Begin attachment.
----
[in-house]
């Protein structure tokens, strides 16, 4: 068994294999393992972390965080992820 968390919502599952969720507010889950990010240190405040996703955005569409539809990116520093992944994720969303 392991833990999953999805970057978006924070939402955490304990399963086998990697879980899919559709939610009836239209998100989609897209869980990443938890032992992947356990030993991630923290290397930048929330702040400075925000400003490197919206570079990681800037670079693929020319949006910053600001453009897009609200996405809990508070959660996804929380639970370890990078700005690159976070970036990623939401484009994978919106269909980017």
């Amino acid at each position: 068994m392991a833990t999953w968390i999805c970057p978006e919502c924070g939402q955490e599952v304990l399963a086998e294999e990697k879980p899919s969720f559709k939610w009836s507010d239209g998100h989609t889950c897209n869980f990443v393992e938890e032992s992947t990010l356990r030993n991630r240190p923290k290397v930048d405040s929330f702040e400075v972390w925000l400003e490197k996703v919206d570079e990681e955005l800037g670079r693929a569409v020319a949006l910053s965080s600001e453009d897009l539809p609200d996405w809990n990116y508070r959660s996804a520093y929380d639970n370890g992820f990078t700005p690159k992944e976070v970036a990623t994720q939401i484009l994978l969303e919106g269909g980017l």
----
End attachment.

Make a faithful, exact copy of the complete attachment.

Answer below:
[in-house]
């Protein structure tokens, strides 16, 4: 068994294999393992972390965080992820 968390919502599952969720507010889950990010240190405040996703955005569409539809990116520093992944994720969303 392991833990999953999805970057978006924070939402955490304990399963086998990697879980899919559709939610009836239209998100989609897209869980990443938890032992992947356990030993991630923290290397930048929330702040400075925000400003490197919206570079990681800037670079693929020319949006910053600001453009897009609200996405809990508070959660996804929380639970370890990078700005690159976070970036990623939401484009994978919106269909980017």
């Amino acid at each position: 068994m392991a833990t999953w968390i999805c970057p978006e919502c924070g939402q955490e599952v304990l399963a086998e294999e990697k879980p899919s969720f559709k939610w009836s507010d239209g998100h989609t889950c897209n869980f990443v393992e938890e032992s992947t990010l356990r030993n991630r240190p923290k290397v930048d405040s929330f702040e400075v972390w925000l400003e490197k996703v919206d570079e990681e955005l800037g670079r693929a569409v020319a949006l910053s965080s600001e453009d897009l539809p609200d996405w809990n990116y508070r959660s996804a520093y929380d639970n370890g992820f990078t700005p690159k992944e976070v970036a990623t994720q939401i484009l994978l969303e919106g269909g980017l």